Klein, J. Membrane breakdown in acute and chronic neurodegeneration: focus on choline-containing phospholipids. J. Neural Transm. 107, 1027-1063

Department of Pharmacology, University of Mainz, Federal Republic of Germany.
Journal of Neural Transmission (Impact Factor: 2.4). 02/2000; 107(8-9):1027-63. DOI: 10.1007/s007020070051
Source: PubMed


Breakdown of cellular membranes is a characteristic feature of neuronal degeneration in acute (stroke) and chronic (senile dementia) neurological disorders. The present review summarizes recent experimental and clinical work which concentrated on changes of choline-containing phospholipids as indicators of neuronal membrane breakdown. Experimental studies identified glutamate release, calcium influx, and activation of cellular phospholipase A2 (PLA2) as important steps initiating membrane breakdown in cultured neurons or brain slices under hypoxic or ischemic conditions. Proton NMR studies have shown an elevation of choline-containing compounds in the brain of Alzheimer patients while neurochemical studies in post mortem-brain demonstrated increases of the catabolic metabolite, glycerophosphocholine, an indicator of PLA2 activation. In contrast, studies of cerebrospinal fluid, phosphorus NMR studies, and measurements of phospholipases in post mortem Alzheimer brain gave ambiguous results which may be explained by methodical limitations. The finding that, in experimental studies, choline was a rate-limiting factor for phospholipid biosynthesis has stimulated clinical studies aimed at counteracting phospholipid breakdown, e.g. by combinations of choline and cytidine. Future experimental approaches should clarify whether loss of membrane phospholipids is cause or consequence of the neurodegenerative disease process.

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    • "Muscarinic M1 receptors activated by pilocarpine mobilize intracellular calcium, and the glutamatergic NMDA receptor channel is a calcium-permeable ion channel. Release of isoprostanes, and breakdown of phospholipids to yield glycerol and choline, are likely catalyzed by calciumdependent isoforms of phospholipase A 2 (Klein 2000; Burke and Dennis 2009). Moreover, one previous study gave evidence that SE is accompanied by a persistent elevation of intracellular calcium in hippocampal neurons in vitro (Pal et al. 1999). "
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    ABSTRACT: The lithium-pilocarpine model of status epilepticus is a well-known animal model of temporal lobe epilepsy. We combined this model with in vivo-microdialysis to investigate energy metabolites and acute cellular membrane damage during seizure development. Rats were implanted with dialysis probes and pretreated with lithium chloride (127 mg/kg i.p.). 24 hours later, they received pilocarpine (30 mg/kg s.c.) which initiated seizures within 30 min. In the dialysate from rat hippocampus, we observed a transient increase of glucose and a prominent, five-fold increase of lactate during seizures. Lactate release was due to neuronal activation because it was strongly reduced by infusion of tetrodotoxin, administration of atropine, or when seizures were terminated by diazepam or ketamine. In ex vivo-assays, mitochondrial function as measured by respirometry was not affected by 90 minutes of seizures. Extracellular levels of choline, however, increased twofold, and glycerol levels ten-fold, which indicates cellular phospholipid breakdown during seizures. Within 60 min of pilocarpine administration, hydroxylation of salicylate increased two-fold, and formation of isoprostanes twenty-fold, revealing significant oxidative stress in hippocampal tissue. Increases of lactate, glycerol and isoprostanes were abrogated, and increases of choline completely prevented, when hippocampal probes were perfused with calcium-free solution. Similarly, administration of pregabalin (100 mg/kg i.p.), a calcium channel ligand, 15 min prior to pilocarpine strongly attenuated parameters of membrane damage and oxidative stress. We conclude that seizure development in a rat model of status epilepticus is accompanied by increases of extracellular lactate, choline and glycerol, and by oxidative stress, while mitochondrial function remains normal for at least 90 minutes. Membrane damage depends on calcium influx and can be prevented by treatment with pregabalin. This article is protected by copyright. All rights reserved.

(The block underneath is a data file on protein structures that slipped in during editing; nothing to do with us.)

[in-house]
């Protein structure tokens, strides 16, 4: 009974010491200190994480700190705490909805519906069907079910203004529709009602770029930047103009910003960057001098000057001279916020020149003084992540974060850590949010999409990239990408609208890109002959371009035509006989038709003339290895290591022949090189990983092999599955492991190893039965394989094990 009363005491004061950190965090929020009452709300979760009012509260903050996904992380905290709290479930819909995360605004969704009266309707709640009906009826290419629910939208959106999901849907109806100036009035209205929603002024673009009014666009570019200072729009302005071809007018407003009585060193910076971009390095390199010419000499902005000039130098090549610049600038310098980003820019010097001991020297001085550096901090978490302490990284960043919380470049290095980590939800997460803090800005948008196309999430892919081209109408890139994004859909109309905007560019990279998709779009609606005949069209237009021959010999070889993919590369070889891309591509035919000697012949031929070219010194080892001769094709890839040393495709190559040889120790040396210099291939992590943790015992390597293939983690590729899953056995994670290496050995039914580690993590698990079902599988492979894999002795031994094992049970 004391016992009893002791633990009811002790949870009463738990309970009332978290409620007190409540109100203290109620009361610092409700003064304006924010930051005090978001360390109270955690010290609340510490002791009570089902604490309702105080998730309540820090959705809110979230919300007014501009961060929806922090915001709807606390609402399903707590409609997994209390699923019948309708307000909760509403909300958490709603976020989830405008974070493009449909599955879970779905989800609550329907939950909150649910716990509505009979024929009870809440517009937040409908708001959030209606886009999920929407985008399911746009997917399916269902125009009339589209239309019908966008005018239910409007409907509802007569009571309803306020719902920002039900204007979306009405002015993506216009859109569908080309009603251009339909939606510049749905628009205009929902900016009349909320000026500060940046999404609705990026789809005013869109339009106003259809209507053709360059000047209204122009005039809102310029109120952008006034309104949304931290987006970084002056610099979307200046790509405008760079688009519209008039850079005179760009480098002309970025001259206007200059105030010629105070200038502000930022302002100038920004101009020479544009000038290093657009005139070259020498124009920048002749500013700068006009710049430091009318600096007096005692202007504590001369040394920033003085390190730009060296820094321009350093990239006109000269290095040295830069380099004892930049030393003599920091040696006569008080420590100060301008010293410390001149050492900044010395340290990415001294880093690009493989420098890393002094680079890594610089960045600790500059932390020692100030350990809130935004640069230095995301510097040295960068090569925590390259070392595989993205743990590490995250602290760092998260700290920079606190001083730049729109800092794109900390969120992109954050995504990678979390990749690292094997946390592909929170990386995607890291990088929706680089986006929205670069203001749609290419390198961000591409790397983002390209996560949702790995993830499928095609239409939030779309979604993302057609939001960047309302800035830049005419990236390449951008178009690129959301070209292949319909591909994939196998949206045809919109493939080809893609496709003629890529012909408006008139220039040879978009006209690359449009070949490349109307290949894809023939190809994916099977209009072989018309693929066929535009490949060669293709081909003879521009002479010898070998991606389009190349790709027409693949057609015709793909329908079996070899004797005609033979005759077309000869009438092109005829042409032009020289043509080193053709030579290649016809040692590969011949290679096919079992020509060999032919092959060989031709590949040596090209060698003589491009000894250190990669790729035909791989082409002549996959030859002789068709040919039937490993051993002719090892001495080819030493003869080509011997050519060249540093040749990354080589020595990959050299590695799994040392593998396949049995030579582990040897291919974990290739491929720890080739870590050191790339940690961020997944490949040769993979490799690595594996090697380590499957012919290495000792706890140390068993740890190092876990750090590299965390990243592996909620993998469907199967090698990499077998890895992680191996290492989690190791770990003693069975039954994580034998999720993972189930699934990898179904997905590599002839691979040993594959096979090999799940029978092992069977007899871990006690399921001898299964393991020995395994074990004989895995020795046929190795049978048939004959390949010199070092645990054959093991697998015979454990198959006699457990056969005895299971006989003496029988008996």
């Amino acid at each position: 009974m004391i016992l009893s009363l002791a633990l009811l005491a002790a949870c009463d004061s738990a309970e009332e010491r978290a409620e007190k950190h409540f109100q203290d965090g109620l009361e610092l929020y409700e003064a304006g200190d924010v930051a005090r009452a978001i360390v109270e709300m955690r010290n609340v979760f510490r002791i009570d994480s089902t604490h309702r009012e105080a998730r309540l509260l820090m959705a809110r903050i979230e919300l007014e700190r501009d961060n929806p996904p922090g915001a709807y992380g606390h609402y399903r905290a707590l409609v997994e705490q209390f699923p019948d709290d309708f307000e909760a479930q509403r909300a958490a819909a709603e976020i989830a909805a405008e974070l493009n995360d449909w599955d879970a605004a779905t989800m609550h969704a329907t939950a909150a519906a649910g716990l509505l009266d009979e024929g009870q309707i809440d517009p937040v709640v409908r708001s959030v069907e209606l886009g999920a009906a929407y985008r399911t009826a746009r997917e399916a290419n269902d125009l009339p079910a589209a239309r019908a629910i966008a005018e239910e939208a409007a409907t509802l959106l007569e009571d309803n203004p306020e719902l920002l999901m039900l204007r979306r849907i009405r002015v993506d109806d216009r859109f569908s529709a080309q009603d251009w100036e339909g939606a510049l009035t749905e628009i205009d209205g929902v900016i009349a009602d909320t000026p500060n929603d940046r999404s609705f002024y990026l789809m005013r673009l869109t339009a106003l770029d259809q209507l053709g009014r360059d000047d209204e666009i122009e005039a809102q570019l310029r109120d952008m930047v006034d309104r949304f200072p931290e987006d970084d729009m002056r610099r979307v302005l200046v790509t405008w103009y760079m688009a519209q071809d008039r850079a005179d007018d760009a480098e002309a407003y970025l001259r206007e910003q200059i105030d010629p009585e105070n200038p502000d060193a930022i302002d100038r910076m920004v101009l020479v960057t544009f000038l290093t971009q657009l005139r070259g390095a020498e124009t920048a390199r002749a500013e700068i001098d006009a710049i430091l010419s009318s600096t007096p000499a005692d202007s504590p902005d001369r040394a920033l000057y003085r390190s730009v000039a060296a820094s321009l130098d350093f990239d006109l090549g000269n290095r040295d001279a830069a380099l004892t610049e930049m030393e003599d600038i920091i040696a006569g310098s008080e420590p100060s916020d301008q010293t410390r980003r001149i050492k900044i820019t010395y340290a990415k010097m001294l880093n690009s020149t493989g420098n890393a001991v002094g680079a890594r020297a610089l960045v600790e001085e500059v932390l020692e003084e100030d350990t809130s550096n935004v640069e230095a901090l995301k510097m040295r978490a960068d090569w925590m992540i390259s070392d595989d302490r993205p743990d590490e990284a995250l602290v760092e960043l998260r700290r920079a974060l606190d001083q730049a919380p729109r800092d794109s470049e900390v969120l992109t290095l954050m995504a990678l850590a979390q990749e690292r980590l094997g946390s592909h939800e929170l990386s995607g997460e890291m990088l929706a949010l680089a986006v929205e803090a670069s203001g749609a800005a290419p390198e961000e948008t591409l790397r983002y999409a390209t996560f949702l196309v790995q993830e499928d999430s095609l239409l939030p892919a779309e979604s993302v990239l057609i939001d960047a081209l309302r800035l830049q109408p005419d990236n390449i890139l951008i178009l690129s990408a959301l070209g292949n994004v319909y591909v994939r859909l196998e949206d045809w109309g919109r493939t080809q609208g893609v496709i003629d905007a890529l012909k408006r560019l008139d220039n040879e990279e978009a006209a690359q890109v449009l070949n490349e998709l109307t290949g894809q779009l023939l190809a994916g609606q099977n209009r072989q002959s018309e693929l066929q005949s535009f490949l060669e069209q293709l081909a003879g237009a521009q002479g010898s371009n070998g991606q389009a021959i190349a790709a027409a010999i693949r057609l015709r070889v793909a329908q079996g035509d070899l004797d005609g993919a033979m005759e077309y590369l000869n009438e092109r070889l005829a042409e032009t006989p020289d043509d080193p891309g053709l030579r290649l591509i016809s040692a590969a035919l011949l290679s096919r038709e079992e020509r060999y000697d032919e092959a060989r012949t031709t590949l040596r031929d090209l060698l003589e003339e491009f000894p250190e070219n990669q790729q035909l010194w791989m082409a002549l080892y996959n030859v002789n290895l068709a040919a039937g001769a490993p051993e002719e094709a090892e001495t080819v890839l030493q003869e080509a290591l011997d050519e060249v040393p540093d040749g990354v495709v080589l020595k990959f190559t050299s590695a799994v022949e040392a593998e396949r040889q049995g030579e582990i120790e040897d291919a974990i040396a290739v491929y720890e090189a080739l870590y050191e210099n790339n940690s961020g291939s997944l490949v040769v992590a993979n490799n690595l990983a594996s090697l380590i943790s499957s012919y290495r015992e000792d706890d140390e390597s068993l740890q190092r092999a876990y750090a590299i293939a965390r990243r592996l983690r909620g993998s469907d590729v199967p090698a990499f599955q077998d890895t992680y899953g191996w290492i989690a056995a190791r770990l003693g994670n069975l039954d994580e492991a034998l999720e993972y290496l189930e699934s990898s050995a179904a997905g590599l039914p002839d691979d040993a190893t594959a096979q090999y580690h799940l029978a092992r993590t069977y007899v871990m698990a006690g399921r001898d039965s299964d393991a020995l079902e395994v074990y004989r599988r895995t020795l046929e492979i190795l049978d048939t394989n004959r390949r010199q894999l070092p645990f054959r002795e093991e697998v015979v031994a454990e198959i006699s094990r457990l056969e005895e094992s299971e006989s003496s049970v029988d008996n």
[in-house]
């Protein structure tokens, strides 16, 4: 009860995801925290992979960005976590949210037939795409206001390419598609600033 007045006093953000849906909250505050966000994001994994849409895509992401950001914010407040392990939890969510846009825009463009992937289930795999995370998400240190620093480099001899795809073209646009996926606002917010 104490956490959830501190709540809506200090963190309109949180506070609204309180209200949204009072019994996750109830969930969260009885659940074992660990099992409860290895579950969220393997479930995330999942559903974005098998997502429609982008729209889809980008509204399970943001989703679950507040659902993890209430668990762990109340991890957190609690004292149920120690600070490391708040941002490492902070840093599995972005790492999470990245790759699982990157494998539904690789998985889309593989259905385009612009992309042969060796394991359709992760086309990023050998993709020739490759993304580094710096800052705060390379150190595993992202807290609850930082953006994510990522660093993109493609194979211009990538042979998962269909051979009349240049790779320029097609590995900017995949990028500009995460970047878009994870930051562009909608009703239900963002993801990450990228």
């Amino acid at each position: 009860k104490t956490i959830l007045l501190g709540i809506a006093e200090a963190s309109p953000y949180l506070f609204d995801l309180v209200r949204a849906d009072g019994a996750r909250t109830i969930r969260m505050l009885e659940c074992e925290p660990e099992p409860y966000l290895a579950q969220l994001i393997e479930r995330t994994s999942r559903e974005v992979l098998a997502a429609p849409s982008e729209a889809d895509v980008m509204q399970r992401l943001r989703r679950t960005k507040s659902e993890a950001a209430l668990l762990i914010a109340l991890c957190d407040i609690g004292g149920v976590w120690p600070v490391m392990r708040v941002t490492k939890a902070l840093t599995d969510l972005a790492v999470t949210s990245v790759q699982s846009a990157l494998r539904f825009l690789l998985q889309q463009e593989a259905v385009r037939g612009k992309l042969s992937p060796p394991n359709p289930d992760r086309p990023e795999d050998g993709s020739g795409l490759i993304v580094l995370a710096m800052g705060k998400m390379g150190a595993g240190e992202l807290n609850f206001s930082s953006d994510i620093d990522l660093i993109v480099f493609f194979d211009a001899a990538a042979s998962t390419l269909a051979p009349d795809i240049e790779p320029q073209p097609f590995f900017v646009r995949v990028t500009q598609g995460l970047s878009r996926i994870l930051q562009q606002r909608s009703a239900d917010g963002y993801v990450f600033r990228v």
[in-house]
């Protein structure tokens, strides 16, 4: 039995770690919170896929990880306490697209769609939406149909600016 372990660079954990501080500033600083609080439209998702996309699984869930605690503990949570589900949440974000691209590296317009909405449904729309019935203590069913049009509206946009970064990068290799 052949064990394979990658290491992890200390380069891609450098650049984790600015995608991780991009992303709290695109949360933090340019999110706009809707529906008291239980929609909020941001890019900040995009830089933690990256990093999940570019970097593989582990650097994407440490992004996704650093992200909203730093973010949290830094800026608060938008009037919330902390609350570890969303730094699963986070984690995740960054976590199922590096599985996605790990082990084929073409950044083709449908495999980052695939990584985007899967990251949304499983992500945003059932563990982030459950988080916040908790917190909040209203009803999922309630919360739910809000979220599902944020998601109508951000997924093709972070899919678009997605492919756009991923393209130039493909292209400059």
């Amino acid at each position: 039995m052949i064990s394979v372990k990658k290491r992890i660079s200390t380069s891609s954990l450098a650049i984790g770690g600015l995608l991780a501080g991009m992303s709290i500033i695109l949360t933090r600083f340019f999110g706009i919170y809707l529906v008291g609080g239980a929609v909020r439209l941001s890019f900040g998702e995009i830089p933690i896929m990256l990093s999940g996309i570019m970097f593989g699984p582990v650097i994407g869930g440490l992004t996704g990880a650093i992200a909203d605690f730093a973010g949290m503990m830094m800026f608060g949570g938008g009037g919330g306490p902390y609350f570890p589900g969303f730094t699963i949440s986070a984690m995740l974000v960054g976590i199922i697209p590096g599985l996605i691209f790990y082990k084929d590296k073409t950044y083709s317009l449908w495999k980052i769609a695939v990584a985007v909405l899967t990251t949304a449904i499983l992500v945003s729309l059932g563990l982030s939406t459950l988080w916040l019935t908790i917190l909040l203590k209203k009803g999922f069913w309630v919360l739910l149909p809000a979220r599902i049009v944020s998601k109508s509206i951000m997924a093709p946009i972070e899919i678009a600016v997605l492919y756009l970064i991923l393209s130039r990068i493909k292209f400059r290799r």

Journal of Neurochemistry 09/2015; DOI:10.1111/jnc.13360 · 4.28 Impact Factor
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    • "The Cho signal is mainly due to the presence of free glycerophosphocholine and phosphocholine. These compounds are immobile when part of the cellular membrane, but they become mobile and contribute to the Cho signal when the cell membrane has broken down [19]. There are publications reporting an increase of Cho in AD subjects [20] [21]. "